THE devaluation of the pound last September, followed immediately by that of so many other currencies, is a sharp reminder of the changing pattern of economic relations in the postwar world. In itself it is like a single figure in red at the end of a company's balance sheet. Such a menacing cipher reflects only the net result of many factors, good and bad, in past experience, and indicates the compelling necessity of new adjustments. It mirrors neither the past nor the future pattern in all the complexity of individual transactions. It does, however, present an immediate challenge to think of both. This is an appropriate moment, then, to attempt a broad survey of the main forces determining the shape of things to come.
The present devaluation was, of course, not so much an act of policy as a recognition of facts and a surrender to necessity. Great Britain, and others in a comparable position, had been unable to sell enough to the dollar countries at current prices and exchange rates to balance their international accounts, even with Marshall Aid; and their reserves of gold and foreign exchange, especially those held in London for the whole of the sterling area, had therefore become dangerously depleted. Recognition of this, and increasing expectations of devaluation, had depreciated the pound, wherever transactions in it escaped the exchange control, even below its purchasing parity. The devaluation by 30.5 percent reflected both these influences. If the value of currency in purchasing power and in public estimation does not equal its exchange rate, the rate must obviously be allowed to adjust itself, before all reserves are exhausted. And that is what happened.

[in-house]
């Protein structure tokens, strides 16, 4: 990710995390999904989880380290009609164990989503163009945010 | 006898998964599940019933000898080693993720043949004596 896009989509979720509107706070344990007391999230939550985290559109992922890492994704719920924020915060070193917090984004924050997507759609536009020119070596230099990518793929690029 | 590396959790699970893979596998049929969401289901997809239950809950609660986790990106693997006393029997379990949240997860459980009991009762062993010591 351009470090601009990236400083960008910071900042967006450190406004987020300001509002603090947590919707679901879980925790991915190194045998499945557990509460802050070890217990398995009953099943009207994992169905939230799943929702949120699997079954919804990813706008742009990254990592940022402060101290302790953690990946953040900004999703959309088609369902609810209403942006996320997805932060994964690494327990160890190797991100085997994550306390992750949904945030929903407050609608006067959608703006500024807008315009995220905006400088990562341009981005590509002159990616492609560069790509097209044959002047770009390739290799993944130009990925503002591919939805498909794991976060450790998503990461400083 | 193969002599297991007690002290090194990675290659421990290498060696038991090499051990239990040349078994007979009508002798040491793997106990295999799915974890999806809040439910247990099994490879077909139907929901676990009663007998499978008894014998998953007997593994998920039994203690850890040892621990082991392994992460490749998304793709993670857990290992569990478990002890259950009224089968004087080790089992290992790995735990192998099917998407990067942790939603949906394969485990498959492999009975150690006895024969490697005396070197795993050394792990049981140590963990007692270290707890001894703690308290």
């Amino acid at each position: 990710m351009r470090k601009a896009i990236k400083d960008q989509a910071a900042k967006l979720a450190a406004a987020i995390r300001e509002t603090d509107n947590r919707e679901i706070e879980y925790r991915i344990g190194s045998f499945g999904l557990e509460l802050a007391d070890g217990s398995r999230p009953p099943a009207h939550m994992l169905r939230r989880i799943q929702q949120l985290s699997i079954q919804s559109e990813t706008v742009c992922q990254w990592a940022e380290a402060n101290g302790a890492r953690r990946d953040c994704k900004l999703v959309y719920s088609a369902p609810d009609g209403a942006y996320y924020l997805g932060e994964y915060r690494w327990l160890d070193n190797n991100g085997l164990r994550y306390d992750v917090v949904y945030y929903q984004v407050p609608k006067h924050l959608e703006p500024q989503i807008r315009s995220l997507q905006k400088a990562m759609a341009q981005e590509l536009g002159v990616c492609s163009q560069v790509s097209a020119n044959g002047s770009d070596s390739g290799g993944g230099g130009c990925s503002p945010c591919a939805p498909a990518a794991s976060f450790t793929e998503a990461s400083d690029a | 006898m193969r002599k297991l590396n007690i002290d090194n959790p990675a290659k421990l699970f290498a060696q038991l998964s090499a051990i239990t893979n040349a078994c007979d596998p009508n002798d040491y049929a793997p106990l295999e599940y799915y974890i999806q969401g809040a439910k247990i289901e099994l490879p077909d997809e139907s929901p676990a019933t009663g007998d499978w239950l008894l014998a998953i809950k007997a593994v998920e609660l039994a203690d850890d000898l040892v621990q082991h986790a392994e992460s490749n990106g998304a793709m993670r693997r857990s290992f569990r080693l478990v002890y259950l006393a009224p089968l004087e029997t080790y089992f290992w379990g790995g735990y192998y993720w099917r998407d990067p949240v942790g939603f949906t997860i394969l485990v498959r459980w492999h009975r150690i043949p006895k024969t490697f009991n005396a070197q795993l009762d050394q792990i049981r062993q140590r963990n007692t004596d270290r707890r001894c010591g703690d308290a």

A new exchange rate is, however, more than a barometer. It changes the terms of trade with all countries whose rates have not been similarly altered; and must substantially modify, as it is intended to do, the whole pattern of foreign commerce. Before looking at deeper forces operating below the surface of current transactions, we should
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